|Order of the Oak Crown|
Ordre de la Couronne de chêne (French)
Grand Cross Star of the order
|Awarded by Grand Duke of Luxembourg|
|Type||Chivalric order with five grades|
|Established||29 December 1841|
|Motto||Je maintiendrai ("I will maintain")|
|Eligibility||Eligible to members of government, deputies, state councillors, civil servants, elected representatives and personnel of municipal administrations, key players of the economic, social, cultural or sport sectors as well as to volunteers. Can also be awarded to foreigners.|
|Awarded for||Luxembourg citizens who performed outstanding civil and military services, as well for distinguished artists who made outstanding achievements.|
|Grand Master||Henri, Grand Duke of Luxembourg|
|Grades||Grand Cross, Grand Officer, Commander, Officer, Knight|
|Former grades||Knight Grand Cross, Knight of the Star, Knight Commander|
|Next (higher)||Order of Adolphe of Nassau|
|Next (lower)||Order of Merit of the Grand Duchy of Luxembourg|
Ribbon bar of the order
The Order of the Oak Crown was established in 1841 by Grand Duke William II, who was also King of the Netherlands. At that time, the Grand Duchy of Luxembourg and the Kingdom of the Netherlands were in personal union in which both nations shared the same person as their respective head of state, though remaining as two distinct and independent nations. Although the order was legally a Luxembourgish honour, it was often used by William II and his successor, King-Grand Duke William III, as a house order of the Nassau dynasty to reward Dutch subjects, beyond the control of the Dutch government.
William II conferred membership of the order on fewer than 30 recipients. His successor, William III, liked the ability to confer membership of this order at his sole discretion, and awarded 300 decorations on the day of his investiture alone. In the following years, hundreds of additional awards of the order were made. Indeed, there were so many recipients in the Kingdom of the Netherlands itself that the order was widely (and falsely) regarded as a Dutch honour.
Membership of the Order of the Oak Crown ceased to be awarded to Dutch subjects in 1890, when Queen Wilhelmina, as the only remaining member of the House of Orange-Nassau, succeeded her father as new Queen of the Netherlands. Since the Erneuter Erbverein, the Salic Law-based house-treaty between the two branches of the House of Nassau (the junior branch of Orange-Nassau and the senior branch of Nassau-Weilburg (present-day Luxembourg-Nassau)), did not allow women to succeed to the throne of Luxembourg as long as male heirs of the House of Nassau (in both branches) existed, the throne of Luxembourg went to a German relative of the new Dutch queen, also her maternal great-uncle Adolphe, Duke of Nassau, who became Grand Duke of Luxembourg at age 73. The Order of the Oak Crown remained a solely Luxembourgish honour; subsequently, the Netherlands established the Order of Orange-Nassau instead.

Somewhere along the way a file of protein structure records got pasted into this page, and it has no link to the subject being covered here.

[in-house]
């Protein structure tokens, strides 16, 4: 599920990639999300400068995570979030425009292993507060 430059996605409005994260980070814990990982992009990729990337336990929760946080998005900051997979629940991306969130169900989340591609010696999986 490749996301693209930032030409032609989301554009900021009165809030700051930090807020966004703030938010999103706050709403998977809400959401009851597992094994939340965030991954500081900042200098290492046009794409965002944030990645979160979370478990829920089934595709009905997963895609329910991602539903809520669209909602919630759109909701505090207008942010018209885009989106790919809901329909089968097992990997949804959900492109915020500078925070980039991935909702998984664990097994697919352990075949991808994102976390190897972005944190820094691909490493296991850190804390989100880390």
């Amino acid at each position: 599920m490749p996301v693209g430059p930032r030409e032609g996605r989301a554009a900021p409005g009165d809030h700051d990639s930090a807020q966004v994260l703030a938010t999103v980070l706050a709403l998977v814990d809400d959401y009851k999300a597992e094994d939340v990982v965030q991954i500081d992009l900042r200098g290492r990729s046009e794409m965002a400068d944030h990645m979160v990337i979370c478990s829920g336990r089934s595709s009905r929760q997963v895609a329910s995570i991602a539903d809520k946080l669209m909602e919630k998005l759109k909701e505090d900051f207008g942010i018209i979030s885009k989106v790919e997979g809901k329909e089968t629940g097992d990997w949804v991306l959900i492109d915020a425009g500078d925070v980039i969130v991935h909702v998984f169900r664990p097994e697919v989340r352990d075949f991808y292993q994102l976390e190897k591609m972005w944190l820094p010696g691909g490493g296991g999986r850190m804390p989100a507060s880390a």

Since the accession of Grand Duke Adolphe, the order has been primarily used as an award for Luxembourgish citizens, although membership has occasionally been conferred on foreigners, mainly on members of foreign royal families or on eminent foreigners with Luxembourgish ancestors.
The Grand Duke of Luxembourg is the Grand Master of the order.
After the abdication of King-Grand Duke William I in 1841, his successor William II granted Luxembourg a written anti-liberal constitution (called the Charter) in order to strengthen his authority over the country. At the same occasion, he established the Order of the Oak Crown with the idea to be able to reward loyal supporters of his regime in liberal-minded Luxembourg.
The badge, the ribbon, and the (then) four-class hierarchy of the order were inspired by the Russian Order of St. George. This was probably due to the fact that William II was married to a daughter of Emperor Paul I of Russia, and that he had received the Order of St. George for his meritorious command in the Battle of Waterloo.
Nowadays, the order consists of five grades:
plus gilt, silver and bronze medals, who wear the medal on a chest ribbon on the left chest.